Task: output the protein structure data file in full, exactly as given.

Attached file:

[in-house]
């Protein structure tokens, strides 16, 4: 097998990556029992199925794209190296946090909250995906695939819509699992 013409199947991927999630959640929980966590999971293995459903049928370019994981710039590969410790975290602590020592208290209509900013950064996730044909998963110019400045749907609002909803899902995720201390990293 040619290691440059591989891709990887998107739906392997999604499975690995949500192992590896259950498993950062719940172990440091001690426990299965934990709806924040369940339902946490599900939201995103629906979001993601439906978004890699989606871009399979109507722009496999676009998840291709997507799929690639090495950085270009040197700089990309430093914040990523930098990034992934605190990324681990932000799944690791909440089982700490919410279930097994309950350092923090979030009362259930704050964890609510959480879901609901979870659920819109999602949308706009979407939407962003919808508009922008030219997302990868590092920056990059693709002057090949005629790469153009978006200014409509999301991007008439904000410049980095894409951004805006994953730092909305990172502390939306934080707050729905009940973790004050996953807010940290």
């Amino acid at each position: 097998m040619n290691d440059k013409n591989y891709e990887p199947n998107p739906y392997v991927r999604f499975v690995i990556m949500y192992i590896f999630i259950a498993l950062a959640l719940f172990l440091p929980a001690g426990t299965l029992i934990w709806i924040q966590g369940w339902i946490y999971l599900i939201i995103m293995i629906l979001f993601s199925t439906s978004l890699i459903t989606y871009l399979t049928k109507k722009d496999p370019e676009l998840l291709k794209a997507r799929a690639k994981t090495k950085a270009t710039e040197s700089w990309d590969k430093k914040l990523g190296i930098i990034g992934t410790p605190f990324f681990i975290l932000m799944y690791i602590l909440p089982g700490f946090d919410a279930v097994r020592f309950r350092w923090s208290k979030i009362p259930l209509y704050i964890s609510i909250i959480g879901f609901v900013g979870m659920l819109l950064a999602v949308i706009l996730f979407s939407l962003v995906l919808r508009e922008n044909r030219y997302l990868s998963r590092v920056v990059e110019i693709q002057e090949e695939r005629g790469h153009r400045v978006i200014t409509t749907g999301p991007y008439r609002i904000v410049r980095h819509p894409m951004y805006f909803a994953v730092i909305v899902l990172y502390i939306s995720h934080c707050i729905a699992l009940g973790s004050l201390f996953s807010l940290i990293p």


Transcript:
[in-house]
């Protein structure tokens, strides 16, 4: 097998990556029992199925794209190296946090909250995906695939819509699992 013409199947991927999630959640929980966590999971293995459903049928370019994981710039590969410790975290602590020592208290209509900013950064996730044909998963110019400045749907609002909803899902995720201390990293 040619290691440059591989891709990887998107739906392997999604499975690995949500192992590896259950498993950062719940172990440091001690426990299965934990709806924040369940339902946490599900939201995103629906979001993601439906978004890699989606871009399979109507722009496999676009998840291709997507799929690639090495950085270009040197700089990309430093914040990523930098990034992934605190990324681990932000799944690791909440089982700490919410279930097994309950350092923090979030009362259930704050964890609510959480879901609901979870659920819109999602949308706009979407939407962003919808508009922008030219997302990868590092920056990059693709002057090949005629790469153009978006200014409509999301991007008439904000410049980095894409951004805006994953730092909305990172502390939306934080707050729905009940973790004050996953807010940290």
């Amino acid at each position: 097998m040619n290691d440059k013409n591989y891709e990887p199947n998107p739906y392997v991927r999604f499975v690995i990556m949500y192992i590896f999630i259950a498993l950062a959640l719940f172990l440091p929980a001690g426990t299965l029992i934990w709806i924040q966590g369940w339902i946490y999971l599900i939201i995103m293995i629906l979001f993601s199925t439906s978004l890699i459903t989606y871009l399979t049928k109507k722009d496999p370019e676009l998840l291709k794209a997507r799929a690639k994981t090495k950085a270009t710039e040197s700089w990309d590969k430093k914040l990523g190296i930098i990034g992934t410790p605190f990324f681990i975290l932000m799944y690791i602590l909440p089982g700490f946090d919410a279930v097994r020592f309950r350092w923090s208290k979030i009362p259930l209509y704050i964890s609510i909250i959480g879901f609901v900013g979870m659920l819109l950064a999602v949308i706009l996730f979407s939407l962003v995906l919808r508009e922008n044909r030219y997302l990868s998963r590092v920056v990059e110019i693709q002057e090949e695939r005629g790469h153009r400045v978006i200014t409509t749907g999301p991007y008439r609002i904000v410049r980095h819509p894409m951004y805006f909803a994953v730092i909305v899902l990172y502390i939306s995720h934080c707050i729905a699992l009940g973790s004050l201390f996953s807010l940290i990293p």